- The Washington Times - Tuesday, June 22, 2021

The nation’s seven top military officials are deeply wary of a bipartisan push in Congress to overhaul the Pentagon’s criminal justice system and move key decisions out of the chain of command in favor of independent, professional prosecutors, according to letters made public Tuesday.

Sen. James Inhofe, Oklahoma Republican and ranking member of the Senate Armed Services Committee, asked Joint Chiefs of Staff Chairman Gen. Mark A. Milley, Army Chief of Staff Gen. James McConville, Chief of Naval Operations Adm. Michael Gilday and other top officials to provide letters stating their position on a key Senate bill, the Military Justice Improvement and Increasing Prevention Act. 

The legislation would take prosecutorial decisions on major crimes such as sexual assault and murder out of the hands of commanders inside military branches, arguing the commanders have proven unable to get a handle of the growing problem in the ranks.

In their letters to Mr. Inhofe, each military official expressed serious concern about the measure, including their fears that the change could unravel the cornerstone principle of chain of command.

While Gen. Milley and other key military leaders said they’re open to new ideas to cut down on the number of sexual assault and harassment cases in the armed forces, they each strongly suggested the Senate proposal goes too far.



“It is my professional opinion that removing commanders from prosecution decisions … may have an adverse effect on readiness, mission accomplishment, good order and discipline, justice, unit cohesion, trust, and loyalty between commanders and those they lead,” Gen. Milley said in his letter. “However, in the specific and limited circumstance of sexual assault, I remain open-minded to all solutions.”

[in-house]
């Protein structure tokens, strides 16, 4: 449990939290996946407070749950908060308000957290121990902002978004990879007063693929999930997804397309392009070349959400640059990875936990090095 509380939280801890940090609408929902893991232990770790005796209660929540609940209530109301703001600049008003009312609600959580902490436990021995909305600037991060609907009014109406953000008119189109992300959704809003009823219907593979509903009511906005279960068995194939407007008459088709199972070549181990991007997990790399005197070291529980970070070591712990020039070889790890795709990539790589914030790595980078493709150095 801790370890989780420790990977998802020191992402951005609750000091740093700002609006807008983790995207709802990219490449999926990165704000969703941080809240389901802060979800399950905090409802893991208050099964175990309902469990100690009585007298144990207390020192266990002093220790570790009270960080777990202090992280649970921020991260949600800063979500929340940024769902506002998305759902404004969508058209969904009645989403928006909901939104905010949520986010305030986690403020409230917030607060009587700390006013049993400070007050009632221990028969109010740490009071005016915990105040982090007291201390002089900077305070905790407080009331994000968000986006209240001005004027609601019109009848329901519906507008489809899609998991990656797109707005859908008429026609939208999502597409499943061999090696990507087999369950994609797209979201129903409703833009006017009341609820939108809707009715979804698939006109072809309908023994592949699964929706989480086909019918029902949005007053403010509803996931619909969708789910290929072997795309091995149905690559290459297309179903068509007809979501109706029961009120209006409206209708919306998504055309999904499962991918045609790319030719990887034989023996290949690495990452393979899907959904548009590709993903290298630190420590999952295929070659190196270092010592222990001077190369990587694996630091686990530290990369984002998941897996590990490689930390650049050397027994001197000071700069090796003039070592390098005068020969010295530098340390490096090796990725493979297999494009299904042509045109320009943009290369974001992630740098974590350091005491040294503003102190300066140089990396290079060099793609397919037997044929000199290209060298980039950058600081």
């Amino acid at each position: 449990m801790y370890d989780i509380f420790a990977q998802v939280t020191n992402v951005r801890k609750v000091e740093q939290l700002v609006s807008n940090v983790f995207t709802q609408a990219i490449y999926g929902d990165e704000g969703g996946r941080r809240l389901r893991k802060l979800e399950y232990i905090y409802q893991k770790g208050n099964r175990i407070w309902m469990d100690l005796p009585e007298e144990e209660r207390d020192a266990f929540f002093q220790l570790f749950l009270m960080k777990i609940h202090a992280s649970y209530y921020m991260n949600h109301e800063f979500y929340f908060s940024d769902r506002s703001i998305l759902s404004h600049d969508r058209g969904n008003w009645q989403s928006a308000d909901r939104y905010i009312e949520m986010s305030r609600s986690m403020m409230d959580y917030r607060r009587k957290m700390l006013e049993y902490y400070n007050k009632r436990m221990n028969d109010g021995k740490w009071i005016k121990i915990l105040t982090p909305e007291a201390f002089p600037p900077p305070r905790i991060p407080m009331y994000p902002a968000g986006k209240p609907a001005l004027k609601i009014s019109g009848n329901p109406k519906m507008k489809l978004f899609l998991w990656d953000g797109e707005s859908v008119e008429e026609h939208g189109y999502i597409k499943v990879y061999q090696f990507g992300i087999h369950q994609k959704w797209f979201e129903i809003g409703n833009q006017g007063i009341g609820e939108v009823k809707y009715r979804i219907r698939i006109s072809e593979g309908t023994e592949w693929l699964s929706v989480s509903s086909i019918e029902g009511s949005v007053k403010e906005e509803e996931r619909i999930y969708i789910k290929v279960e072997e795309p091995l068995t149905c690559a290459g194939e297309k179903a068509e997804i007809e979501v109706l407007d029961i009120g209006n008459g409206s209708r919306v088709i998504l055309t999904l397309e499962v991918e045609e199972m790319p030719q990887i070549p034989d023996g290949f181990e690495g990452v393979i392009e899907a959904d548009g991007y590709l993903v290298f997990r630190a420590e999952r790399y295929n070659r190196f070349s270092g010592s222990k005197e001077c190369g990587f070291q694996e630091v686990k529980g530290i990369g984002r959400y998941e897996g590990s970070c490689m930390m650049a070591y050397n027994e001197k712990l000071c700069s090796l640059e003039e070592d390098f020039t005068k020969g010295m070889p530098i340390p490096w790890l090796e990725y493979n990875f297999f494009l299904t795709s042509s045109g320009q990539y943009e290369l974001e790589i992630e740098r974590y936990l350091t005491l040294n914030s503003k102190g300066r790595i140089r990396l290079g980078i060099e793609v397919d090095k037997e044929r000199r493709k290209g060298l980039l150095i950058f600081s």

Adm. Gilday said the measure as currently written could lead to serious unintended consequences.

“My first concern is with the broad scope of offenses that would be covered by an alternate judge-advocate run process,” he said. “By removing commanders’ authority to effectively respond to many of the most serious threats to good order and discipline, … [the legislation] erodes the ability of commanders to create and maintain the environment necessary to effectively exercise mission command.”

Those comments underscore a deep divide over the bill, which enjoys strong backing across the ideological spectrum, from outspoken liberals such as Democratic Sen. Kirsten Gillibrand of New York to staunch conservatives such as Republican Sen. Ted Cruz of Texas. 

But lawmakers such as Mr. Inhofe and Sen. Jack Reed, Rhode Island Democrat and chairman of the Armed Services Committee, oppose the bill as written.

Mr. Reed, a West Point grad and Army veteran, argues that the Senate should single out sexual assault cases with their reform efforts — not other major crimes such as murder. 

Gen. McConville expressed a similar sentiment in his written response to Mr. Inhofe, saying the law should apply only to rape and sexual assault.

The letters released Tuesday likely will dim the bill’s prospects in the Senate.

“I don’t believe this well-intentioned bill will change anything,” Mr. Inhofe said in a statement. “In fact, I remain concerned that, as written, it would not reduce sexual assault or other crime in the slightest and would complicate the military justice system unnecessarily.”

Ms. Gillibrand and other supporters argue that it’s foolish to separate sexual assault from other offenses, arguing that doing so would essentially create two different justice systems in the military.

“You’re going to basically break apart the criminal justice system in the military,” Ms. Gillibrand told CNN’s “State of the Union” program last month. “It’s not fair.”

“It will destabilize and make, unfortunately, a mockery of the criminal justice system,” she said.

In addition to Gen. Milley, Gen. McConville and Adm. Gilday, the other officials who expressed caution in their letters are: Marine Corps Commandant Gen. David H. Berger; Air Force Chief of Staff Gen. Charles Q. Brown; Chief of Space Operations Gen. John Raymond; and Chief of the National Guard Bureau Gen. Daniel R. Hokanson.

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